The FiftyOne visualisations of what was and wasn’t working validated my hunch: yes, synthetic data helped somewhat, but the model’s low performance seemed much more vulnerable to misrecognition of the hard examples. Even with a 50/50 split between synthetic data and real manually annotated data, the hard examples were still hard! (And the converse was also true: the model was already pretty good at identifying ‘easy’ redactions (e.g. of the black box type).

If we look back at the example of a ‘hard’ redaction above, two things stood out:

  1. They’re hard, even for a human! This was borne out in the way I needed to take special care not to forget or mislabel when I was adding manual annotations.
  2. There are lots of redactions on a single page/image.

The second point was probably important, not only in the sense that there were more chances of getting something wrong on a single page, but also in the sense that the redactions were (relatively) small. The detection of small objects is almost its own field in the world of computer vision and I don’t know too much about it, but I do know it’s somewhat an unsolved problem. That said, finding a way to boost the performance of the models on these ‘hard’ examples (there were a few other types of hard image) seemed like it might tackle a significant shortcoming of my model.

I decided to try creating a separate batch of synthetic image data, this time fully tailored to tackling some of the hardness mentioned above: it would have many small redactions on a single page, they would all be white boxes and there might also be things like tables with white box-like shapes coexisting next to redactions.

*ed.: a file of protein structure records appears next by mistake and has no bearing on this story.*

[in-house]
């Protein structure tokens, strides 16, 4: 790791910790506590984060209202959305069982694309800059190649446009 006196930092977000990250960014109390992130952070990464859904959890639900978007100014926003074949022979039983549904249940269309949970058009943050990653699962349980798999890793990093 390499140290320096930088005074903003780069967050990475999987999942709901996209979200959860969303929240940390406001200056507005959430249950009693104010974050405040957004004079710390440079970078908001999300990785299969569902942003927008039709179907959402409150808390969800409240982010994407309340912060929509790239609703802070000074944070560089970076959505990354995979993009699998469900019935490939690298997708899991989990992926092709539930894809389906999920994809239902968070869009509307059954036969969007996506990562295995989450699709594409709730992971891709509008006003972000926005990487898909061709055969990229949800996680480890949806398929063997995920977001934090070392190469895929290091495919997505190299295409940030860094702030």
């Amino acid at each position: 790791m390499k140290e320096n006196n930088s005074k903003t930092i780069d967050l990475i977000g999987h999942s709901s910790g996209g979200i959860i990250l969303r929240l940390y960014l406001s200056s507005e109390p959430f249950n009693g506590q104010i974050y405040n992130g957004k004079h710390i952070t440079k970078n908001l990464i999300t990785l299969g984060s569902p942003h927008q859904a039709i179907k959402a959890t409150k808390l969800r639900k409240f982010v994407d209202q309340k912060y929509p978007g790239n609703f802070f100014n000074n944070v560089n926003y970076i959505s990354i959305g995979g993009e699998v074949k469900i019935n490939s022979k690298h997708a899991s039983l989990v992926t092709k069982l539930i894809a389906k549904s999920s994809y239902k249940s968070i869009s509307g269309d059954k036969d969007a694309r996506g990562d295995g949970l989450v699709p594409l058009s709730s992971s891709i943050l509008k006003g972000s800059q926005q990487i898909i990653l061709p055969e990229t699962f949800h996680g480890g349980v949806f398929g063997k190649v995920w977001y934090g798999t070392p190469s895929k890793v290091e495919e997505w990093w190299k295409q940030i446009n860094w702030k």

Luckily, the work I’d done previously on creating synthetic data helped me get started quickly. I returned to borb, an open-source tool for quickly creating PDF documents that allows for a pretty flexible prototyping of layouts with all sorts of bells and whistles added. These were some of the documents I generated:

The hard images were hard, and I had created some synthetic chimeras that (I believed) approximated some of the features of the original hard images. I did not want to overbalance my training data, however, and took care not to create too many of this type of image.

My script — as with the previous synthetic data — also required me to create the annotation files at the same time as creating the document. With borb it was relatively trivial to get the bounding box data for objects created, and there was even in-built functionality to create and apply redactions onto a document. (I’m moving fairly quickly over the mechanics of how this all worked, but it’s not too far distant from how I described it in my previous post so I’d refer you there for more details).

Once the images were created and added to my datasets, it was time to retrain the model and see what benefit it brought.

As you can see, the model jumped up from around 80.5 to 84% when I aded the hard synthetic examples in. That’s a pretty nice jump as far as I’m concerned, especially given that I only added in 300 images to the training data. I still had a little over a thousand of the original basic synthetic images that I was using, but this result showed me that tackling the badly performing parts of the model head-on seemed to have a positive outcome.